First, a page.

Why Does Tooth Impaction Happen?

Tooth impaction is often the result of a crowding problem. If the new tooth doesn’t have room to come in, it may remain stuck beneath the gums. A full impaction is when the tooth fails to erupt at all, whereas a partial impaction is when the tooth breaches the gumline but doesn’t grow in completely.

Teeth Lost In The Gums

The most common teeth to become impacted are wisdom teeth. They might be impacted because there isn’t room for them in the jaw, they may be crooked, or they could even be completely sideways, threatening the roots of second molars. Another tooth commonly impacted is the upper maxillary canine, and lower mandibular canines and upper and lower premolars can be impacted as well.

Research shows that if there’s a history of impacted upper canines in your family, you are more likely to have them as well. Most often, only one canine will be impacted, but sometimes both are. Why the upper canines? Normally, they come in after the incisors and the premolars. When those don’t leave enough room between them, the canines have nowhere to go.

Symptoms And Complications Of Impacted Teeth

Some people with an impacted tooth show no symptoms except that the tooth doesn’t erupt. If it’s a canine, the baby tooth may not even loosen on its own! But even without symptoms, canine teeth are critical to a great smile because they provide essential structure and support. They also take on much of the chewing pressure thanks to their longer roots, which protects the surrounding teeth.

Impacted teeth often cause complications and symptoms besides a lopsided smile. Impacted teeth can push into neighboring teeth beneath the gums and cause cavities, infections, gum disease, or nerve damage. Symptoms might include bad breath, pain, tenderness around the jawline, a prolonged headache or jaw ache, swollen gums, swollen lymph nodes, bad taste in mouth, and visible gaps.

Treatment: A Place For Every Tooth

Impaction of a tooth usually can’t be prevented, but the tooth can be removed (in the case of wisdom teeth) or moved into its proper position (in the case of canines) with oral surgery and orthodontic treatment. An impacted tooth is usually discovered through dental x-rays, and then the orthodontist can determine the best course of action to take.

Help Us Help You

If you think you may have an impacted tooth, visit us at Gorczyca Orthodontics in Antioch, California for a free orthodontic exam. We’re always here to help and to treat your impacted tooth.

Your smile is our inspiration!

Top image used under CC0 Public Domain license. Image cropped and modified from original.
The content on this blog is not intended to be a substitute for professional medical advice, diagnosis, or treatment. Always seek the advice of qualified health providers with questions you may have regarding medical conditions.

Is It Possible To Over-Brush While You Have Braces?

March 23rd, 2018

HAVE YOU EVER had a sip of ice water and experienced a sudden, sharp pain in your teeth? You’re not alone. One in eight people experiences tooth sensitivity—the kind of sensitivity that isn’t due to a problem such as a cavity, and has nothing to do with braces. So what’s causing it? Surprisingly, one of the most common causes of tooth sensitivity is brushing with too much force.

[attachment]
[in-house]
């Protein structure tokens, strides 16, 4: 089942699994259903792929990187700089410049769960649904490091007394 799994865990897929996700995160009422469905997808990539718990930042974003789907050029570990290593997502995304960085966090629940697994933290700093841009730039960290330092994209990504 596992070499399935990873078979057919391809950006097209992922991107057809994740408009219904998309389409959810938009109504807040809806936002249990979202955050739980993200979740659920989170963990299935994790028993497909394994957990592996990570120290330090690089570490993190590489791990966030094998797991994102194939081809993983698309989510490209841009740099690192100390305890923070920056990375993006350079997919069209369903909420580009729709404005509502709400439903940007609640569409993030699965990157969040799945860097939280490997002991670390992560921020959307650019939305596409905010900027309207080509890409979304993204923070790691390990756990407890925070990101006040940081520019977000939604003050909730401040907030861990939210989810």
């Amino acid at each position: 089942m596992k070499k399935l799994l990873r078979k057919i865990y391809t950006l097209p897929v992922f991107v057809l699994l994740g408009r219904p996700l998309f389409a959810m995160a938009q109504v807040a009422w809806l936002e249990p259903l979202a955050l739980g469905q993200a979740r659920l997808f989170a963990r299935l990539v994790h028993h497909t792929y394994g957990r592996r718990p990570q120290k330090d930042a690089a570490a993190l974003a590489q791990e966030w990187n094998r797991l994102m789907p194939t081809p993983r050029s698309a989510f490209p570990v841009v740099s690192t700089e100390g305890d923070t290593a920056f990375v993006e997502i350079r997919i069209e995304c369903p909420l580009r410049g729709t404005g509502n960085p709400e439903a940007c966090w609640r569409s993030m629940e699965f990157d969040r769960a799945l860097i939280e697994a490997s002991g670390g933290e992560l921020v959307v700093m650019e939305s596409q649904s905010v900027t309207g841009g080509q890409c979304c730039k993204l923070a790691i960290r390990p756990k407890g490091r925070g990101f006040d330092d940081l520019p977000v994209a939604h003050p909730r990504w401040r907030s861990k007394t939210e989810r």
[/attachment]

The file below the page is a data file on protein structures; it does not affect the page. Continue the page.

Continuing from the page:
While you’re undergoing orthodontic treatment, it’s more important than ever to brush! However, don’t interpret that as a recommendation to brush more aggressively. There’s a better way to be effective.

How Could Brushing Hurt?

Over-brushing is problematic because it wears down the protective layers of your tooth enamel. It can also push back your gums, exposing the dentin layer under the enamel even more. This dentin layer has microscopic tubes or canals that lead to your tooth’s nerves. If these tubes are exposed to hot, cold, or even acidic foods it can lead to discomfort and tooth sensitivity.

Brushing too hard, especially at the corners of your dental arch, with a back and forth “saw action” may lead to gingival recession (gum recession, or receding gum height) especially over the canine tooth roots. This is one dental health problem we would like to avoid.

Tips For Better Brushing:

  • Watch which direction bristles face when you brush. They should be perpendicular, not parallel.
  • Hold your toothbrush loosely, like a pencil.
  • Use soft, round motions to brush. Don’t saw back and forth.
  • Use soft or extra-soft bristled brushes. Brush softly! Apply just enough pressure to feel the bristles against your gums.
  • Braces may be hard on your toothbrush—replace it when you notice frayed and bent bristles.

Put In The Time

When it comes to cleaning teeth, elbow grease doesn’t do the trick. Consider this mantra: brush smarter, not harder. When regularly brushing, the plaque you’re trying to get rid of is fairly soft and can easily be brushed away with a soft brush.

During the two minutes you’re brushing it’s good to be thorough, but there’s no need to scrub the same areas over and over again.

Questions?

Are you experiencing tooth sensitivity? Over-brushing isn’t the only possible cause. Some orthodontic patients may have exposed roots due to shifting teeth, not over brushing. If you are experiencing discomfort, ask us about it at your next appointment.

You can also leave a question below, or you can ask a private question on our Facebook page.

If you have questions about healthy tooth brushing, crooked teeth, or gum health, please visit us at Gorczyca Orthodontics in Antioch, California for a free orthodontic exam. Call us at 925-757-9000. Find out more about Gorczyca Orthodontics at www.clubbraces.com.

We look forward to you. Your smile is our inspiration.

More Topics
diplomate american board of orthodontics Edward H. Angle Society of Orthodontists advanced education in orthdontics
member american association of orthodontists seattle study club american dental association california dental association